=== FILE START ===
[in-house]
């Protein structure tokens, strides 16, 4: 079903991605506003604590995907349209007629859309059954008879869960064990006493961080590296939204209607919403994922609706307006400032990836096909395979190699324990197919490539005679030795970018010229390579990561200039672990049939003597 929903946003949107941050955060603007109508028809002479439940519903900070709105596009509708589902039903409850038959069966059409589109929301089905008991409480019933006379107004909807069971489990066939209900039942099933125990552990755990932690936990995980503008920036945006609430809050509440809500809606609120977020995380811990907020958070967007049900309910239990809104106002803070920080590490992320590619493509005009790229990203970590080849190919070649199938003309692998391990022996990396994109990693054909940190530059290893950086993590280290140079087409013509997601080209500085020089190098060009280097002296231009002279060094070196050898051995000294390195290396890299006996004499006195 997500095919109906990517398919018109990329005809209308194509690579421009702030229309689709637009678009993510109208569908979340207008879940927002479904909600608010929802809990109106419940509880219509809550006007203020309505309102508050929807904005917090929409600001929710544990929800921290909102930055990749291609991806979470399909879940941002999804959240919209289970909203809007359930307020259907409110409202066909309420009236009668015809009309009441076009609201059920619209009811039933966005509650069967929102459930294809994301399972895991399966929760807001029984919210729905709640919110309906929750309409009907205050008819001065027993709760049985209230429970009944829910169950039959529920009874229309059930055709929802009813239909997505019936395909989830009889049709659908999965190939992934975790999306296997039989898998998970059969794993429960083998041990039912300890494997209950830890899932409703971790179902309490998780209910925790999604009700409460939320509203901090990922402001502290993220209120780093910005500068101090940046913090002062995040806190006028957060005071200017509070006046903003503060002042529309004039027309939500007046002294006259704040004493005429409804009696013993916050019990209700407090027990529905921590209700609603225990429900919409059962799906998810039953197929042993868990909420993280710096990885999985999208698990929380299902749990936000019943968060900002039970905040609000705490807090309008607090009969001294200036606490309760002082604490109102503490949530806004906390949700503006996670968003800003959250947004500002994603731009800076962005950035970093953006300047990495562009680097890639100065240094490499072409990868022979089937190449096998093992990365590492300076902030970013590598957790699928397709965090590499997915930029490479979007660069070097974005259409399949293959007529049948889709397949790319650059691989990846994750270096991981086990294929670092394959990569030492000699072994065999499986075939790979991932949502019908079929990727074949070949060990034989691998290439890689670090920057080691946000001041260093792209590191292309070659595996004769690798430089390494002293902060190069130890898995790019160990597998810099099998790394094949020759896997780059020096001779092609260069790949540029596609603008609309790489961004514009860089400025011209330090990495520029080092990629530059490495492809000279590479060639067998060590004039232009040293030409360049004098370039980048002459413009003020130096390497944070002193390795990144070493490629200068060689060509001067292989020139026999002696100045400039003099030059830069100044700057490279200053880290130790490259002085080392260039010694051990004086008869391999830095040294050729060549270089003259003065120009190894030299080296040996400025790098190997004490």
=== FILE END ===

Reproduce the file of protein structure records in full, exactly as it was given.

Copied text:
[in-house]
């Protein structure tokens, strides 16, 4: 079903991605506003604590995907349209007629859309059954008879869960064990006493961080590296939204209607919403994922609706307006400032990836096909395979190699324990197919490539005679030795970018010229390579990561200039672990049939003597 929903946003949107941050955060603007109508028809002479439940519903900070709105596009509708589902039903409850038959069966059409589109929301089905008991409480019933006379107004909807069971489990066939209900039942099933125990552990755990932690936990995980503008920036945006609430809050509440809500809606609120977020995380811990907020958070967007049900309910239990809104106002803070920080590490992320590619493509005009790229990203970590080849190919070649199938003309692998391990022996990396994109990693054909940190530059290893950086993590280290140079087409013509997601080209500085020089190098060009280097002296231009002279060094070196050898051995000294390195290396890299006996004499006195 997500095919109906990517398919018109990329005809209308194509690579421009702030229309689709637009678009993510109208569908979340207008879940927002479904909600608010929802809990109106419940509880219509809550006007203020309505309102508050929807904005917090929409600001929710544990929800921290909102930055990749291609991806979470399909879940941002999804959240919209289970909203809007359930307020259907409110409202066909309420009236009668015809009309009441076009609201059920619209009811039933966005509650069967929102459930294809994301399972895991399966929760807001029984919210729905709640919110309906929750309409009907205050008819001065027993709760049985209230429970009944829910169950039959529920009874229309059930055709929802009813239909997505019936395909989830009889049709659908999965190939992934975790999306296997039989898998998970059969794993429960083998041990039912300890494997209950830890899932409703971790179902309490998780209910925790999604009700409460939320509203901090990922402001502290993220209120780093910005500068101090940046913090002062995040806190006028957060005071200017509070006046903003503060002042529309004039027309939500007046002294006259704040004493005429409804009696013993916050019990209700407090027990529905921590209700609603225990429900919409059962799906998810039953197929042993868990909420993280710096990885999985999208698990929380299902749990936000019943968060900002039970905040609000705490807090309008607090009969001294200036606490309760002082604490109102503490949530806004906390949700503006996670968003800003959250947004500002994603731009800076962005950035970093953006300047990495562009680097890639100065240094490499072409990868022979089937190449096998093992990365590492300076902030970013590598957790699928397709965090590499997915930029490479979007660069070097974005259409399949293959007529049948889709397949790319650059691989990846994750270096991981086990294929670092394959990569030492000699072994065999499986075939790979991932949502019908079929990727074949070949060990034989691998290439890689670090920057080691946000001041260093792209590191292309070659595996004769690798430089390494002293902060190069130890898995790019160990597998810099099998790394094949020759896997780059020096001779092609260069790949540029596609603008609309790489961004514009860089400025011209330090990495520029080092990629530059490495492809000279590479060639067998060590004039232009040293030409360049004098370039980048002459413009003020130096390497944070002193390795990144070493490629200068060689060509001067292989020139026999002696100045400039003099030059830069100044700057490279200053880290130790490259002085080392260039010694051990004086008869391999830095040294050729060549270089003259003065120009190894030299080296040996400025790098190997004490």